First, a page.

By Zhang Tong in Beijing
Huawei Technologies’ Ascend chip, China’s most powerful artificial intelligence (AI) processor, can outperform Nvidia’s flagship V100 chip in certain tasks, but also has some serious shortcomings, according to a new study by Chinese scientists.
The researchers evaluated the Ascend processor’s performance in various applications to gain the first in-depth look at China’s growing competence as well as weakness in AI chip technology.
Despite not being fully aligned with international flagship chips in overall performance, researchers said the Huawei Ascend processor could be used across most existing applications, and in some scenarios even surpass the performance of global competitors.
The evaluation, carried out by researchers at China’s Renmin University and Tsinghua University, was published in the peer-reviewed Chinese Journal of Computers in August, just before Washington banned US sales of the most powerful AI chips to China.
Graphics processing units (GPUs) were originally developed to render images in video games, but in the past decade they have been increasingly deployed in the largest supercomputers by scientists and internet companies. AI algorithms based on high-end GPUs can be used in autonomous driving, robotic manufacturing, real-time translation and medical image analysis.
AI algorithms have made impressive progress, but their applications are limited by the performance of hardware. To extend the performance of algorithms, companies in Silicon Valley, like Nvidia, have begun developing accelerator chips like the V100 to replace GPUs.
Accelerator chips deploy a special architecture to focus their computing power on AI calculations. A few years ago, Huawei also developed their accelerator chips – Ascend 910 and Ascend 310 – together with the Ascend calculating platform.
The Ascend 910 processor incorporates 7 nanometre (nm) technology from Taiwan Semiconductor Manufacturing Company (TSMC) and can achieve 640 Tera operations per second (TOPS) with precision INT8, a basic data type. Considered the most powerful AI processor in China, Ascend 910 is capable of self-managed task schedules.
Ascend 310 is a lightweight inference chip that uses TSMC’s 12 nm FinFET Compact (FFC) manufacturing technology. Unlike powerful training chips that generate AI models similar to “building a ship”, inference chips only “sail a ship”. Ascend 310 makes fast, lower precision calculations using only 8 watts of power and can be deployed on smart services like smart cameras and watches.
Professor Du Xiaoyong and a team at Renmin University used common algorithms and public data sets as benchmarks to evaluate both chips. The results showed the Ascend chips were more suitable for dense algorithm workloads, a traditional computing method. Moreover, the chips used less power than GPUs while their performance surpassed Nvidia’s flagship V100 chip when running specific models.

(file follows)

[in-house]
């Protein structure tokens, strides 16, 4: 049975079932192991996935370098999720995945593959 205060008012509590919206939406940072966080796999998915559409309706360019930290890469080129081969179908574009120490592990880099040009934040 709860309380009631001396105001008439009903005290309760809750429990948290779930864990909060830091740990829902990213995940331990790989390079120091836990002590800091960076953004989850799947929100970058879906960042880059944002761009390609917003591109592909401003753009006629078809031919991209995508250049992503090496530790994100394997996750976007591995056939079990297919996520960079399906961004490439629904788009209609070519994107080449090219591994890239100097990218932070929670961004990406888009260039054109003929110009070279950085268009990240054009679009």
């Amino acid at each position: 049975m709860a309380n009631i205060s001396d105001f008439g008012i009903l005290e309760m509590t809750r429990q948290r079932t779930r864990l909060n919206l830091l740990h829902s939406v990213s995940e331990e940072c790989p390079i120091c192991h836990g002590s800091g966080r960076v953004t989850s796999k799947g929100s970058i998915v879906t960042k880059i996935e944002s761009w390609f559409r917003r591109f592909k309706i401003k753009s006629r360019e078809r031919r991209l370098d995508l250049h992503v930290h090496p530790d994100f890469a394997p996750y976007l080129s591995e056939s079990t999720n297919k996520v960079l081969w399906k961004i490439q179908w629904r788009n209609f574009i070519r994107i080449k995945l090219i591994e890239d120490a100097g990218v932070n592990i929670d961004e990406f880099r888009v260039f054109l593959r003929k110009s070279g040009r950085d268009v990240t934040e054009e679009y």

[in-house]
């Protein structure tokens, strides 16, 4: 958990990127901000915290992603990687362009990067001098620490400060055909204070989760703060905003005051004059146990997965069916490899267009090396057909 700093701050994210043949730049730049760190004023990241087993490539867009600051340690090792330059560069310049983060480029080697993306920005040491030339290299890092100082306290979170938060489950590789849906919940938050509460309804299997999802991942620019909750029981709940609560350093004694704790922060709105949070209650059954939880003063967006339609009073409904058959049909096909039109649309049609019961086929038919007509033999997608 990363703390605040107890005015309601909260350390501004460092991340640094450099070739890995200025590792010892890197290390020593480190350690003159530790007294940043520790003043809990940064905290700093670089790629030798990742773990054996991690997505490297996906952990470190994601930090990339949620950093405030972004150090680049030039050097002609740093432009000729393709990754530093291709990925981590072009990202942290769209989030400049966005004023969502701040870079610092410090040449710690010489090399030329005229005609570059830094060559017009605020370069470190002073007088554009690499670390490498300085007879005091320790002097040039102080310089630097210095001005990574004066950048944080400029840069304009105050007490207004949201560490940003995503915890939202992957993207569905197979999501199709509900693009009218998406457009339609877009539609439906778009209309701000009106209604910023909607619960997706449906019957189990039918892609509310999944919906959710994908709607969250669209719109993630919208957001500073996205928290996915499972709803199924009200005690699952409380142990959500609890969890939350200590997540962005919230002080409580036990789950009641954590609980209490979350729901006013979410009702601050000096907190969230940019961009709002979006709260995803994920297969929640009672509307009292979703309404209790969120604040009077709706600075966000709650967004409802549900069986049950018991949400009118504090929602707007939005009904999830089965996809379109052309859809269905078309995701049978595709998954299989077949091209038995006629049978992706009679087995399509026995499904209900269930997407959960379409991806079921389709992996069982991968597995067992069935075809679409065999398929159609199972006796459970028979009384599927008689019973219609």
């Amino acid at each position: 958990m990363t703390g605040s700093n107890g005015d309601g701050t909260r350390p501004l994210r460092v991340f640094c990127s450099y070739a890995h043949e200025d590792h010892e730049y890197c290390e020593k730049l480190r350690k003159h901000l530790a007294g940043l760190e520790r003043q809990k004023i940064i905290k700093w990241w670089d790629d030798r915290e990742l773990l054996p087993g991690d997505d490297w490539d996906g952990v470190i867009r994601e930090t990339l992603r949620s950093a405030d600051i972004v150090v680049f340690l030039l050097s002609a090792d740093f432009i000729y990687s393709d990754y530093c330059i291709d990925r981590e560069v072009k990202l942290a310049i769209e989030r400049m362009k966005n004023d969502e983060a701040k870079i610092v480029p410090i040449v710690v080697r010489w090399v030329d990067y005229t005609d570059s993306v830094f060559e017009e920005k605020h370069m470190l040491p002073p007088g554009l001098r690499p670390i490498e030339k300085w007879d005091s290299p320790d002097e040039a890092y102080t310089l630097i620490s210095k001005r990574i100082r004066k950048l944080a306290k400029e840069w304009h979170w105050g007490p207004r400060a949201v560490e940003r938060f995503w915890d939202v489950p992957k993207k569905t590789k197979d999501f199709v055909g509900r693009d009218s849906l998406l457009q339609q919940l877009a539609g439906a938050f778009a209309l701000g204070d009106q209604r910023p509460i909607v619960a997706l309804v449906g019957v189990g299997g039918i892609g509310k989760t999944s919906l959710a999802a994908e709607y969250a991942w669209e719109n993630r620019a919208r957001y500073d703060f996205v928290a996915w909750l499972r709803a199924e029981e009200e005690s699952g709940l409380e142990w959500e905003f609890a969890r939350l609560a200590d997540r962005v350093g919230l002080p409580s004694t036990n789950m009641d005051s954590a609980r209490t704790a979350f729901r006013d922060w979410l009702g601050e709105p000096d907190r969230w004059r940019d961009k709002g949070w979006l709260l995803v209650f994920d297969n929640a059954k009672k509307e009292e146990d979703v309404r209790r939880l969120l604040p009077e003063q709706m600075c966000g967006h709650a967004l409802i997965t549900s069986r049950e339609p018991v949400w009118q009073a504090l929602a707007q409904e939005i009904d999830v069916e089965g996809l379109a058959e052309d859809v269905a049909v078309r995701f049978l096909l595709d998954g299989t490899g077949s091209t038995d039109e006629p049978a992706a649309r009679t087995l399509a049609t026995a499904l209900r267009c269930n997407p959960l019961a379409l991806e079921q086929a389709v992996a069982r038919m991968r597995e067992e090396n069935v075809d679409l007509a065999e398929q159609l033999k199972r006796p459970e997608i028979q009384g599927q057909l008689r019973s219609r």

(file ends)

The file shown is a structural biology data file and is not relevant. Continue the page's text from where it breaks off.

The Ascend chips also had drawbacks. According to the research paper, processors were not suitable for sparse workloads due to their architecture. As a result, their usefulness would be limited in real-world applications such as autonomous driving since many recent algorithms in the auto industry use sparse computing to reduce the strain on computing resources.
Du and his colleagues also developed optimisation strategies for using Ascend chips. For instance, users should compile the computing model first so that the operators are fully used. For training models, the researchers recommended that users adopt mixed precision configuration or transform their algorithms to 16-bit precision.
This was the first comprehensive analysis of Ascend processors by a third party in the computer research community, according to the researchers. “These optimisation strategies will be helpful for Huawei to tune them in a targeted manner,” they said in the paper.
Based on the Ascend chips, the Institute of Automation under the Chinese Academy of Sciences has developed the world’s first large AI model that can learn from an array of images, texts and voices. The model won a Superior AI Leader Award at the World Artificial Intelligence Conference held in Shanghai on September 1.
The model could represent images, text and voice with one set of parameters and realised mutual generation. That meant, for example, that a robot could automatically explain a European Cup game broadcast according to the actions of the players, or it could automatically generate pictures and scenes for film directors after reading the script.
At the conference, Huawei detailed a plan to build a computing super network in China based on the Ascend AI system. So far, the network connects more than 20 AI computing centres, supercomputing centres, and big data centres.
“We want to let users access computing services like electricity,” said Hu Houkun, rotating chairman of Huawei, during the conference. “More than 900,000 developers have launched more than 1,100 AI solutions based on Ascend, which are widely used in government, telecommunications, finance, electricity, internet and other fields.”
Because all Ascend chips are made by TSMC in Taiwan, the US export restrictions on access to advanced chips by Huawei could potentially threaten supplies to mainland China, according to some computer scientists in China.
But the ban could also present an opportunity for China to build its own industry chain, as the domestic market demand from a variety of clients grows, they said.